As stated earlier, in addition to the historic Sandburg farm there are a number of hiking trails which criss-cross the property...many of which were walked by Carl Sandburg himself during his time here. My intent was to walk out to the most distinctive landmark along the trail system, Big Glassy Mountain, and enjoy the scenery from its summit ledges. I started out by way of the short Orchard Trail which begins across from the main barn. By way of it, and the equally short Spring Trail after, I made the turn westward on the Glassy Mountain Trail to reach the summit. Out and back it was about two miles to the cliff overlook. The scenery from the top is nice and the trail is pleasantly graded and easy to walk. From the somewhat overgrown ledges the much higher mountain ranges to the west can be seen rising from the French Broad River Valley below. It's quite easy to see why Mr. Sandburg frequently enjoyed walking out there. After Big Glassy I retraced my steps to the Memminger Loop Trail, which I would follow next back towards the main house. There wasn't a whole lot to see along this stretch of trail but it was still a pleasantly easy stroll through the mixed pine and hardwood forests that characterize the property. Eventually I ended up down along the shore of Front Lake, which sits below the house, for a final flat walk through the pines back to my car.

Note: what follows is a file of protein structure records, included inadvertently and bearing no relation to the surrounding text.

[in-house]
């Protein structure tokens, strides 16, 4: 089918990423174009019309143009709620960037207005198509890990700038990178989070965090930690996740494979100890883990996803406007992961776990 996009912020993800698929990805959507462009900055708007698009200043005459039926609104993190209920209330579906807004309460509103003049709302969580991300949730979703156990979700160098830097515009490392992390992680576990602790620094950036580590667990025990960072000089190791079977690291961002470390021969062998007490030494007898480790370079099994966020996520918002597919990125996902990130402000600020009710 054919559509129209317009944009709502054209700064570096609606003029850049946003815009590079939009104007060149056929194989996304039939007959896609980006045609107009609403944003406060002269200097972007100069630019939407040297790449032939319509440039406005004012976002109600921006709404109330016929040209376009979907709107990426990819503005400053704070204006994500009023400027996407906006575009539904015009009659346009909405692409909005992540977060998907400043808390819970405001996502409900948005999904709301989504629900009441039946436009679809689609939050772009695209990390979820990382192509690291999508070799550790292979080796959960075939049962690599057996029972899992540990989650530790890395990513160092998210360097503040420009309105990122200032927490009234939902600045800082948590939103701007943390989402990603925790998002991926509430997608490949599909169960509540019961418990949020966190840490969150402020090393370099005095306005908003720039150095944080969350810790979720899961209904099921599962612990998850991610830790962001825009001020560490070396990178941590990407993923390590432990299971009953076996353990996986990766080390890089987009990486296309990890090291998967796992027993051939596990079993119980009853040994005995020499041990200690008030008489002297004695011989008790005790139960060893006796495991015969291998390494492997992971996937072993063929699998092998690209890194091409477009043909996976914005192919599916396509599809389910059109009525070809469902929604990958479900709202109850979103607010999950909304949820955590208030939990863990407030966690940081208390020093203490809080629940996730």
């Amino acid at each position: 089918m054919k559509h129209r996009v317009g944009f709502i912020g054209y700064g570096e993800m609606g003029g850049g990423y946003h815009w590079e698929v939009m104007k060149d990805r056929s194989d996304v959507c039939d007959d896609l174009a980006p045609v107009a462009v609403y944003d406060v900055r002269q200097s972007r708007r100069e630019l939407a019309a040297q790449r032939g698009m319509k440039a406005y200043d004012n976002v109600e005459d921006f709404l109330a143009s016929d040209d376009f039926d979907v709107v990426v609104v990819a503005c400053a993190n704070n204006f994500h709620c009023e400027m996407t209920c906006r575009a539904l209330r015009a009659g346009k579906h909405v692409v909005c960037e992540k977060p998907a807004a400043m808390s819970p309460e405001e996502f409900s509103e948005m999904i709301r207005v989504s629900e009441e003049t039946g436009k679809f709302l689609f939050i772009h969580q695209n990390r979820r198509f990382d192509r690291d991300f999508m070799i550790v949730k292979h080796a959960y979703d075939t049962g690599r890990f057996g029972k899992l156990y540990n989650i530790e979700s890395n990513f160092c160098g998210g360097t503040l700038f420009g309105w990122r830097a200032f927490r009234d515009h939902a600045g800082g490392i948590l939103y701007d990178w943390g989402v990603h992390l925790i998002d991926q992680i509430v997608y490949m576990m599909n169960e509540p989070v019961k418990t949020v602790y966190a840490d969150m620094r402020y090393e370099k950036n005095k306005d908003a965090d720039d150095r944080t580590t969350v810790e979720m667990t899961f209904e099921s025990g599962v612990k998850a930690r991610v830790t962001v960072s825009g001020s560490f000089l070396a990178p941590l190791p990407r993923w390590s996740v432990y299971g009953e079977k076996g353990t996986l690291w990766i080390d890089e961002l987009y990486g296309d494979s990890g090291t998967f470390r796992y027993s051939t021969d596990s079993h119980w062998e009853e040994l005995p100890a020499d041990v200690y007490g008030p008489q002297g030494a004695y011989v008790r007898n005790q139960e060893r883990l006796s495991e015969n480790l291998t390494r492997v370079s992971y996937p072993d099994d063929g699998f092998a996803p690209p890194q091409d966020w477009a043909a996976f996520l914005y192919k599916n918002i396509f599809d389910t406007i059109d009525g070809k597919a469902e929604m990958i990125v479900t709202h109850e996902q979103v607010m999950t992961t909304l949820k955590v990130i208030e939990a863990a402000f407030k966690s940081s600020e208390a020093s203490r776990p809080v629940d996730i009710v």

Overall this was one of my favorite kinds of days outside. A wonderful mix of my two favorite obsessions, hiking and history, the tour of the old buildings of the Connemara Farm combined with a pleasantly easy stroll through a beautiful woods to a nice view was enjoyable to say the least. If you ever find yourself in this corner of North Carolina I'd highly recommend making a stop. It's a place suitable for just about anyone whether you're looking for a stroll in the woods, wanting to learn a bit of recent history, or to just let the kids out to pet the goats. Come on along with me then, won't you, as I take a tour of a lesser-known member of the National Park family...and, as always, ENJOY!!!
Trailhead GPS Coordinates: 35.273387, -82.444722
Mileage Hiked: 4.5 miles Hike Duration: 2:00
Trailhead Temp: 40'F Trail Traffic: 10-25 people
Min. Elevation: 2,150' Max. Elevation: 2,783'
Total Vertical Gain: 750' Avg. Elevation Gain / Mile: 213'